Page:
2. In the event of a lease, the charter school must use the property to provide direct instruction or instructional support until the real property is returned to the possession of the school district. Failure to comply with this requirement constitutes a breach of the lease, entitling the school district to immediate possession of the property and any damages available under the terms of the lease. The school district and entities authorized to receive offers of sale likewise have standing to enforce this condition, and may recover attorney' fees as a prevailing party in any such action.

3. The charter school desiring to purchase or lease the property has 60 days after receipt of a written offer to notify the school district of its intent to purchase or lease the property. If a notification is received from more than one charter school, the district can choose which charter school will be the buyer or lessee.

4. The price at which the property is sold cannot exceed the school district's cost of acquisition, adjusted by increases or decreases in the cost of living, plus the cost of any school facilities construction undertaken by the school district, adjusted by the statewide cost index for class B construction as annually determined by the State Allocation Board. This price cap is virtually the same as that governed by the Naylor Act. Where applicable, the Naylor Act requires school districts to offer to negotiate to sell or lease surplus property that has been used for recreation or park-related purposes to certain entities, although interested charter schools must now be given priority over those entities.

5. Leased surplus property must be leased at an annual rate of not more than 5% of the above-described maximum sales price, adjusted annually by increases or decreases in the cost of living. This price cap is also virtually the same as under the Naylor Act.

The new law is only applicable to real property declared by a school district as surplus property after July 1, 2012. Currently, the law becomes inoperative on June 30, 2013, and is repealed as of January 1, 2014, unless a later enacted statute deletes or extends these dates. As a new legal requirement in the surplus property scheme, application of SB 1016 may result in uncertainties. For example, the Education Code presently does not define "instruction or instructional support", which could create confusion as districts attempt to determine whether their property was designed for these purposes and is therefore subject to the new requirement. These and other potential unknowns remain to be resolved in the coming months.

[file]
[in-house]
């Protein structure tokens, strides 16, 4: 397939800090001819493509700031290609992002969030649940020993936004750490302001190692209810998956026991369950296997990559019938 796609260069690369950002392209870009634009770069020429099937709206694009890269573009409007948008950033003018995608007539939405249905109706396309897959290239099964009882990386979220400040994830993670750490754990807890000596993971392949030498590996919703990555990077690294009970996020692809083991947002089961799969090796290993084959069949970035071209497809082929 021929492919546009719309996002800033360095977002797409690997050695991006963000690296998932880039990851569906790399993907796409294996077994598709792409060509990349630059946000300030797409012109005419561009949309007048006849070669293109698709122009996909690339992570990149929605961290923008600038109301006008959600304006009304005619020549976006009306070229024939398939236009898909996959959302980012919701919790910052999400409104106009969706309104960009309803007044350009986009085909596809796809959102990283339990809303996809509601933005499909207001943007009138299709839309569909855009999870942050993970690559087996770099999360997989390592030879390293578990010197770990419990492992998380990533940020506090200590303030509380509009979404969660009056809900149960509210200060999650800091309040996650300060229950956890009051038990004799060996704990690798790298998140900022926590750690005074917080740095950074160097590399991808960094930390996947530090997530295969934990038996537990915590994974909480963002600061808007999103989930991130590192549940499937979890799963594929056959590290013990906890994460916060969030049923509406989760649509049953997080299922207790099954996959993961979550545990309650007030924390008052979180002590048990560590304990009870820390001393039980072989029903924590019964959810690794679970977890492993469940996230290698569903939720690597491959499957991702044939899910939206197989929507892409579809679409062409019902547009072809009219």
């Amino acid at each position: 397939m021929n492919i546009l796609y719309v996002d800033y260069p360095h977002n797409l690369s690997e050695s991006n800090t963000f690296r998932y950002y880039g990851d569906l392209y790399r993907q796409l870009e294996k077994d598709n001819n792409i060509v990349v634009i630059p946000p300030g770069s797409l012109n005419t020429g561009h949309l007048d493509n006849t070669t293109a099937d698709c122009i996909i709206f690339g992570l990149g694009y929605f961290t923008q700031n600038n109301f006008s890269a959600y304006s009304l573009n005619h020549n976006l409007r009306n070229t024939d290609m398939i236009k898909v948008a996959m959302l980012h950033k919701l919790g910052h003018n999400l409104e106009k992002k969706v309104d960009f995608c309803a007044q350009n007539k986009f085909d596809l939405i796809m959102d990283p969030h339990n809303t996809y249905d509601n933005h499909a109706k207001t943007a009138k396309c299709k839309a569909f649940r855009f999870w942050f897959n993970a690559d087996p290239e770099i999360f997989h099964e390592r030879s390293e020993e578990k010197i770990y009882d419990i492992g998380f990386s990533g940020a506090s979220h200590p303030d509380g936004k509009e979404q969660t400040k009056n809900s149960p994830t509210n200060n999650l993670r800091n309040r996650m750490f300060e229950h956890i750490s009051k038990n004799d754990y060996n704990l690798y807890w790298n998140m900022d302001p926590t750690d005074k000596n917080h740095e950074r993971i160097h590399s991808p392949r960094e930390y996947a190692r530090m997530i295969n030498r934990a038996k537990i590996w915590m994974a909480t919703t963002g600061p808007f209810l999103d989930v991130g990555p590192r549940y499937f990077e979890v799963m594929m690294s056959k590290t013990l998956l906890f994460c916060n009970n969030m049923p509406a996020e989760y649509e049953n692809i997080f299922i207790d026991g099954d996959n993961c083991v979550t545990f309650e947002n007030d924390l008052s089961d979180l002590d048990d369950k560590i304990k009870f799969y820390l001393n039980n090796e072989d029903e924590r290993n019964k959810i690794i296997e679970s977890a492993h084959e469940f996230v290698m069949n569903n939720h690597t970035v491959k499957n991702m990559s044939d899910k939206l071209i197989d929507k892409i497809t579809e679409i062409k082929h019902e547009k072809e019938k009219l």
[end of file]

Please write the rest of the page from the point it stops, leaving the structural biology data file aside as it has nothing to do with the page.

An already complex and sometimes ill-fitting statutory scheme has only been made more complicated as a result of this bill. Our attorneys have substantial experience handling issues related to surplus property. If you have any questions regarding these issues, please feel free to contact one of our eight offices located statewide. You can also visit our website or follow Lozano Smith on Facebook.
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As the information contained herein is necessarily general, its application to a particular set of facts and circumstances may vary. For this reason, this News Brief does not constitute legal advice. We recommend that you consult with your counsel prior to acting on the information contained herein.